Bills call for buffer between cars, bicycles

GREENFIELD — Bills proposing stiffer penalties for motorists who pass a bicycle too closely are getting backing from local law enforcement officers, but questions remain on how realistic such rules would be to enforce.

There are three bills filed in the General Assembly that would require drivers to leave a 3-foot clearance when passing bicyclists on roadways. If one of the bills is approved, a violation of the law would be a Class C infraction punishable by a $500 fine.

While each bill is being studied in a separate committee for the time being, the idea is gaining some local attention.

Greenfield Police Chief John Jester said he’s interested in hearing more about the idea. The topic of bicycle safety is one that is near and dear to the department, he added.

In 2010, Greenfield police Patrolman Will Phillips was struck and killed while cycling along U.S. 40 in Henry County. While it’s been four-and-a-half years since the accident, Jester said the hurt remains among officers who knew Phillips well.

Jester said any proposal that would mandate more space between motorists and cyclists is a good one.

“I think if it’s something that can be used to increase the safety of a bicyclist, then I’m all for it,” he said. “I think the premise of it, I really like the idea.”

Still, Jester questioned how realistic it would be to enforce the laws requiring the 3-foot clearance. Finding violators after a close call could be a challenge, he said.

Local lawmakers said they are following the discussion peripherally but are not on the committees in which the bills will be heard.

Sen. Mike Crider, R-Greenfield, said the idea reminds him of the “safe streets” legislation he wrote last year but did not make it to law. Crider proposed the Indiana Department of Transportation consider nontraditional traffic — bicycles and wheelchairs, for example — when designing new roadways. Crider said it’s important new infrastructure and bridges leave space for the safety of people who use nontraditional modes of transportation.

Crider’s legislation did not make it into law, he said, because INDOT assured him the department already takes bicycles and nontraditional vehicles into consideration when designing new streets. Still, Crider said the bills this year requiring a 3-foot buffer for bicyclists have merit.

“We’re seeing quite a few bicycles out in our area and a lot of times packs of them,” Crider said. “It should be one of those situations where folks are as courteous as possible.”

Rep. Bob Cherry, R-Greenfield said he hasn’t formed an opinion yet on the idea of stiffer penalties for motorists who don’t give a 3-foot buffer. He said he can see both sides of the argument: a reason to vote against such a proposal, Cherry said, is the fact that bicyclists don’t pay for the roads. Wheel tax and gasoline tax for the most part pay for the maintenance of state and local roadways.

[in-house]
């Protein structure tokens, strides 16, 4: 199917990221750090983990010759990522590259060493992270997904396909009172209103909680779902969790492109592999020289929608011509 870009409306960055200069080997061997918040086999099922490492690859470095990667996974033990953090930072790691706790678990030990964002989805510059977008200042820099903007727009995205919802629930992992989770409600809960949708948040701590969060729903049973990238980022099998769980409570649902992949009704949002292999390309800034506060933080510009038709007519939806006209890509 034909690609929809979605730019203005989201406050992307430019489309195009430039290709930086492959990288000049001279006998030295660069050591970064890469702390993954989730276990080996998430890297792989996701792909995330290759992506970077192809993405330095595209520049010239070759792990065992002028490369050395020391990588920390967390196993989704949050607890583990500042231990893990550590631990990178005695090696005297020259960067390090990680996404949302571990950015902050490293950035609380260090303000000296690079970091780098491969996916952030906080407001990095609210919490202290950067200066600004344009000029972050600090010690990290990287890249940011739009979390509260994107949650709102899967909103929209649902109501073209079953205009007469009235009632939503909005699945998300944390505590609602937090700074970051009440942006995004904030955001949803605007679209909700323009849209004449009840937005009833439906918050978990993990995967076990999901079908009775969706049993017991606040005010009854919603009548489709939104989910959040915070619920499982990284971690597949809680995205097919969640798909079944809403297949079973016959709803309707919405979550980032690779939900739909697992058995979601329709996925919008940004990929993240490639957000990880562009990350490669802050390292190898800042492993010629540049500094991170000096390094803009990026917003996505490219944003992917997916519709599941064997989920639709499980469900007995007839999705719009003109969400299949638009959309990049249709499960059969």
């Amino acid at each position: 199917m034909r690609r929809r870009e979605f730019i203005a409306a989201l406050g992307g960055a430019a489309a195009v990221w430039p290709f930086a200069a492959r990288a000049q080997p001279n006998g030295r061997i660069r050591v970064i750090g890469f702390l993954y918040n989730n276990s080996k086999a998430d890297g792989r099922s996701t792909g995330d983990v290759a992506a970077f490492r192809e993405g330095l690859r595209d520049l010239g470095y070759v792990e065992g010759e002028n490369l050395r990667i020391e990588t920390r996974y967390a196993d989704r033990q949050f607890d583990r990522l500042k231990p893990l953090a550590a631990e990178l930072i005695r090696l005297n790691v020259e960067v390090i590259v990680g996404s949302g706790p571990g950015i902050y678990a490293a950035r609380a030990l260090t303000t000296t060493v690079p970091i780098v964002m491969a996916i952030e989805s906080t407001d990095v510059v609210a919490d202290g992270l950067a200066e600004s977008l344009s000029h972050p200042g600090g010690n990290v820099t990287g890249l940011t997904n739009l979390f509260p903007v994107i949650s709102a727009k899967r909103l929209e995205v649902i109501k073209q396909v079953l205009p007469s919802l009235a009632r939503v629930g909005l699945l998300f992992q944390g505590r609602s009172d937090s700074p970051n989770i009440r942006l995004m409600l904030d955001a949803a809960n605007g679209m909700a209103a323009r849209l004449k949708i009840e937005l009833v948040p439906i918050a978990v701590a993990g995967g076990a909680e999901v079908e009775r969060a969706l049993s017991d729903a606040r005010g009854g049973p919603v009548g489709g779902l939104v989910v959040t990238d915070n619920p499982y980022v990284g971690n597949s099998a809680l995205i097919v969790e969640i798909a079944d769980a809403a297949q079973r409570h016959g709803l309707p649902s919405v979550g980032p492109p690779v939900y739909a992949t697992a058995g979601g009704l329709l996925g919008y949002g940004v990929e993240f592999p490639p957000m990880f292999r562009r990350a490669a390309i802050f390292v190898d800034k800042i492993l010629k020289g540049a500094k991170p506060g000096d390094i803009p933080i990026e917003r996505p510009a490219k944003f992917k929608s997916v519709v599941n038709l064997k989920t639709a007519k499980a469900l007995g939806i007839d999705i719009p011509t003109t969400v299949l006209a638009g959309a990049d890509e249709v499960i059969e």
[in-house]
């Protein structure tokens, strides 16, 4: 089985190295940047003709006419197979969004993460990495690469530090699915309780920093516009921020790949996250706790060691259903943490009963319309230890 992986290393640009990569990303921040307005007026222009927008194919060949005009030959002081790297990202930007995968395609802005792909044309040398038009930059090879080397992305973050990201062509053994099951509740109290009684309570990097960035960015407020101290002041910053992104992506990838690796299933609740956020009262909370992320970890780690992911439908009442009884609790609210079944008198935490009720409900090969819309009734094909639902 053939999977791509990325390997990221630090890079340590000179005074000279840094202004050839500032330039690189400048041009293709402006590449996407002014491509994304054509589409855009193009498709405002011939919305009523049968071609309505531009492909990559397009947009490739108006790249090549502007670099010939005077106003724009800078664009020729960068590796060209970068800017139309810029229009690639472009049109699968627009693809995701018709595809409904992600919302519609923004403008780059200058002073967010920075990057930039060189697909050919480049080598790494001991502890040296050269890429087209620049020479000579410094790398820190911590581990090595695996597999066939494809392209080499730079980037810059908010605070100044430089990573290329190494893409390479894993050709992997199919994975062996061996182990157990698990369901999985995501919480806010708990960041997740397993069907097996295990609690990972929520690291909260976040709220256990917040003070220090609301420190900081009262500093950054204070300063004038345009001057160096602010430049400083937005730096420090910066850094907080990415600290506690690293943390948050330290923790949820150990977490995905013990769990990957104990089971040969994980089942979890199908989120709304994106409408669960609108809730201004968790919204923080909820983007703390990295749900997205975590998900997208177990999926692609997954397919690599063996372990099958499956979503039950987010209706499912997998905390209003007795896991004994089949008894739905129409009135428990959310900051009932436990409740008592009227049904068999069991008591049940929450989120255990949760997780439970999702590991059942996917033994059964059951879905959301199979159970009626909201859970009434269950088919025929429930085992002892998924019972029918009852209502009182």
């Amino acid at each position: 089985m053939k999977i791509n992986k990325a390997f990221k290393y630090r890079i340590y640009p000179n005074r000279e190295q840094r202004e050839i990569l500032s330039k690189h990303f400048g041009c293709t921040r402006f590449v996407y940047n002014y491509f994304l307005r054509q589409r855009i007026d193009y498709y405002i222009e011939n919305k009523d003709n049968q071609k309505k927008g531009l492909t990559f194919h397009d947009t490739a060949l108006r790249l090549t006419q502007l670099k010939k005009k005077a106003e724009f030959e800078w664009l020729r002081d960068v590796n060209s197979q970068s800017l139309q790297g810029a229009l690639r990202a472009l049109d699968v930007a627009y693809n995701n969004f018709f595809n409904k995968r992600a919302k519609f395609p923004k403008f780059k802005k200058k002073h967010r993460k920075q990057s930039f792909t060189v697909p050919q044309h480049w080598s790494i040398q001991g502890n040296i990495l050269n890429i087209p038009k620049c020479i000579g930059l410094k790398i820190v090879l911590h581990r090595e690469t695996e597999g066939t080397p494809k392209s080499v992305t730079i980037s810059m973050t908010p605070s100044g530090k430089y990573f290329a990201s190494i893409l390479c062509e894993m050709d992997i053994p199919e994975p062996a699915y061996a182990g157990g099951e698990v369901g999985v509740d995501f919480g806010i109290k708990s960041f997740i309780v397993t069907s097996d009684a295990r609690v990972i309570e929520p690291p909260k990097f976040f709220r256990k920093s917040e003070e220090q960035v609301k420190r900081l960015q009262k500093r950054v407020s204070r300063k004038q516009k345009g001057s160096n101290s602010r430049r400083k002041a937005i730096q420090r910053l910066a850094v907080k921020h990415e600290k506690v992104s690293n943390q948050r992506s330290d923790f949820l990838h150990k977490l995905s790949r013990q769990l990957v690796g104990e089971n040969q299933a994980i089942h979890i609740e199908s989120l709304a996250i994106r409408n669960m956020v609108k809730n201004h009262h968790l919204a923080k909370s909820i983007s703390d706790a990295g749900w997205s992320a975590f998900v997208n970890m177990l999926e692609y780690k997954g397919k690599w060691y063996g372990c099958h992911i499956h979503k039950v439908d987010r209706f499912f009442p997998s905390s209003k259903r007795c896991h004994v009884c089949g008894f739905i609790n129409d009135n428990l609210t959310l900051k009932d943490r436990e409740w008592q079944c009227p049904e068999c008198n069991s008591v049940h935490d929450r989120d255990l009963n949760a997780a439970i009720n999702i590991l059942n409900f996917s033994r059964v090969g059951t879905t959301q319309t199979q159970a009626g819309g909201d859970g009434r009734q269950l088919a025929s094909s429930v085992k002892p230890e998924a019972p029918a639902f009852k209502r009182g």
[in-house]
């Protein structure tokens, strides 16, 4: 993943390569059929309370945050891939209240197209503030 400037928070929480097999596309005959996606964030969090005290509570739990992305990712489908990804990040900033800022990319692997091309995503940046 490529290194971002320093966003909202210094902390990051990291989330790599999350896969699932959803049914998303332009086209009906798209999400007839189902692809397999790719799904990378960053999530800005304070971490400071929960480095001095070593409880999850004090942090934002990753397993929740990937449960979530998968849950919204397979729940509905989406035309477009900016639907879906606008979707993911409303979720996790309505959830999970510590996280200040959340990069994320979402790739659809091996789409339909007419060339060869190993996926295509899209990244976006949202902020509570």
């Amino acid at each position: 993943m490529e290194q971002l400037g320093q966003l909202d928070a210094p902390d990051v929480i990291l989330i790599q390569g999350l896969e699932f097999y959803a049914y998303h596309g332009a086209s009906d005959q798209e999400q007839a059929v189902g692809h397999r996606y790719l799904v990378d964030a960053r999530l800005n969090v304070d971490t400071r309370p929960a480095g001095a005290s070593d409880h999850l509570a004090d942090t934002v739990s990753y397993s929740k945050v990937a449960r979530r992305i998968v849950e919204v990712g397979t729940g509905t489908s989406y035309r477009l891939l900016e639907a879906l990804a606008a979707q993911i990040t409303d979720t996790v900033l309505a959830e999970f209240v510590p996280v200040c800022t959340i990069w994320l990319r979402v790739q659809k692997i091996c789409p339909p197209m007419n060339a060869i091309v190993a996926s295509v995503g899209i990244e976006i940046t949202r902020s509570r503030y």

“I think there needs to be more awareness, but at the same time, there are people telling me that bicycles don’t pay for our roads, (so) why should they have the privilege to be on the roads?”

Cherry said he’s waiting to see if one of the bills makes it to the full House before he comes to any conclusions on how he would vote. By then, he will have some time to learn more about both sides of the argument.

The deadline for bills to pass out of either chamber in the state Legislature is Feb. 25.

Greenfield police Capt. Brian Guinn said imposing stiffer penalties for those who don’t provide enough clearance for bicyclists has the potential to have a big impact on motorists.

“I think that’s great,” Guinn said. “I actually think that it’ll make people more accountable, and it’ll make them pay more attention when there are cyclists on the street.”

One of the many causes of accidents is driver distraction, Guinn pointed out. If the stakes were higher, drivers might be prompted to keep their eyes on the road, he said.

“I think being a good driver is paying attention all the time, and people don’t pay attention,” he said. “They’re on their phones and things like that. That being said, it’s a good bill.”

The Associated Press contributed to this report.

At a glance

There are three bills being considered by the Indiana General Assembly that would make it a Class C infraction for motorists who don’t allow at least a 3-foot clearance when passing bicyclists. Here are the bill numbers, the authors, and the committees the bills are currently assigned to. To follow them, visit

House Bill 1233, written by Rep. Ed DeLaney, D-Indianapolis; bill is in a House committee on roads and transportation.

Senate Bill 36, written by Sen. Phil Boots, R-Crawfordsville; bill is in the Senate committee on civil law.

Senate Bill 250, written by Sen. Greg Taylor, D-Indianapolis; bill is in the Senate committee on homeland security and transportation.